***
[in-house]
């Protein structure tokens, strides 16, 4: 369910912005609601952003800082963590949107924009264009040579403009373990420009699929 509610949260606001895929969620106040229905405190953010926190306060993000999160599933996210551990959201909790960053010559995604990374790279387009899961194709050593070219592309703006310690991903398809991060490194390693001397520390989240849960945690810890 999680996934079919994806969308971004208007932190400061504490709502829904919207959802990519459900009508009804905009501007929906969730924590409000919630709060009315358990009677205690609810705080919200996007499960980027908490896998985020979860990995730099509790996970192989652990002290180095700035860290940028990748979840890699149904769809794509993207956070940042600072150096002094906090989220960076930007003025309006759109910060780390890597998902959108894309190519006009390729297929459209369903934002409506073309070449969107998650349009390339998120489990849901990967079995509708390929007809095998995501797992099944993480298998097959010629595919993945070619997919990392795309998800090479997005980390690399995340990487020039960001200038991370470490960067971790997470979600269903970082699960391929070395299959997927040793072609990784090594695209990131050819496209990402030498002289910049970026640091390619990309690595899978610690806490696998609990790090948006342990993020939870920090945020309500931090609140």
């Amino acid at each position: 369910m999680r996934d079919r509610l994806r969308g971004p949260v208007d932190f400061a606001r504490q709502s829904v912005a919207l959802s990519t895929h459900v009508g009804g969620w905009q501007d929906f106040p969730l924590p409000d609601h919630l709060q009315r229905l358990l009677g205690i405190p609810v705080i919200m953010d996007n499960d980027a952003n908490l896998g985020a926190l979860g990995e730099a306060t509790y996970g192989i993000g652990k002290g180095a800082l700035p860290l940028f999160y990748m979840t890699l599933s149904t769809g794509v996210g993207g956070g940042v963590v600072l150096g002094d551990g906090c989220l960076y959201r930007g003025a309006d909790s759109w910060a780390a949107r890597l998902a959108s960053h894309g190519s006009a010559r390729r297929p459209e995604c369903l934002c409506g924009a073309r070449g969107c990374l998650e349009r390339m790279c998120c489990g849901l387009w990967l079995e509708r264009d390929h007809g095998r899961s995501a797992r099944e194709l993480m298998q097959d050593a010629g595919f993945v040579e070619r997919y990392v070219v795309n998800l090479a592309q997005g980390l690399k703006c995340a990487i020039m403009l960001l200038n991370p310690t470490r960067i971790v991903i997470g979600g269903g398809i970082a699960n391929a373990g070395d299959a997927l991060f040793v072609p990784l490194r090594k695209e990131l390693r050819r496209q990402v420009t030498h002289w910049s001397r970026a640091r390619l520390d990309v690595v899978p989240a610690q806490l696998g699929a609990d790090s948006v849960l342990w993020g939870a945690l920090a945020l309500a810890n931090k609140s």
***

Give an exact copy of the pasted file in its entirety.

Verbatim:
[in-house]
């Protein structure tokens, strides 16, 4: 369910912005609601952003800082963590949107924009264009040579403009373990420009699929 509610949260606001895929969620106040229905405190953010926190306060993000999160599933996210551990959201909790960053010559995604990374790279387009899961194709050593070219592309703006310690991903398809991060490194390693001397520390989240849960945690810890 999680996934079919994806969308971004208007932190400061504490709502829904919207959802990519459900009508009804905009501007929906969730924590409000919630709060009315358990009677205690609810705080919200996007499960980027908490896998985020979860990995730099509790996970192989652990002290180095700035860290940028990748979840890699149904769809794509993207956070940042600072150096002094906090989220960076930007003025309006759109910060780390890597998902959108894309190519006009390729297929459209369903934002409506073309070449969107998650349009390339998120489990849901990967079995509708390929007809095998995501797992099944993480298998097959010629595919993945070619997919990392795309998800090479997005980390690399995340990487020039960001200038991370470490960067971790997470979600269903970082699960391929070395299959997927040793072609990784090594695209990131050819496209990402030498002289910049970026640091390619990309690595899978610690806490696998609990790090948006342990993020939870920090945020309500931090609140």
């Amino acid at each position: 369910m999680r996934d079919r509610l994806r969308g971004p949260v208007d932190f400061a606001r504490q709502s829904v912005a919207l959802s990519t895929h459900v009508g009804g969620w905009q501007d929906f106040p969730l924590p409000d609601h919630l709060q009315r229905l358990l009677g205690i405190p609810v705080i919200m953010d996007n499960d980027a952003n908490l896998g985020a926190l979860g990995e730099a306060t509790y996970g192989i993000g652990k002290g180095a800082l700035p860290l940028f999160y990748m979840t890699l599933s149904t769809g794509v996210g993207g956070g940042v963590v600072l150096g002094d551990g906090c989220l960076y959201r930007g003025a309006d909790s759109w910060a780390a949107r890597l998902a959108s960053h894309g190519s006009a010559r390729r297929p459209e995604c369903l934002c409506g924009a073309r070449g969107c990374l998650e349009r390339m790279c998120c489990g849901l387009w990967l079995e509708r264009d390929h007809g095998r899961s995501a797992r099944e194709l993480m298998q097959d050593a010629g595919f993945v040579e070619r997919y990392v070219v795309n998800l090479a592309q997005g980390l690399k703006c995340a990487i020039m403009l960001l200038n991370p310690t470490r960067i971790v991903i997470g979600g269903g398809i970082a699960n391929a373990g070395d299959a997927l991060f040793v072609p990784l490194r090594k695209e990131l390693r050819r496209q990402v420009t030498h002289w910049s001397r970026a640091r390619l520390d990309v690595v899978p989240a610690q806490l696998g699929a609990d790090s948006v849960l342990w993020g939870a945690l920090a945020l309500a810890n931090k609140s």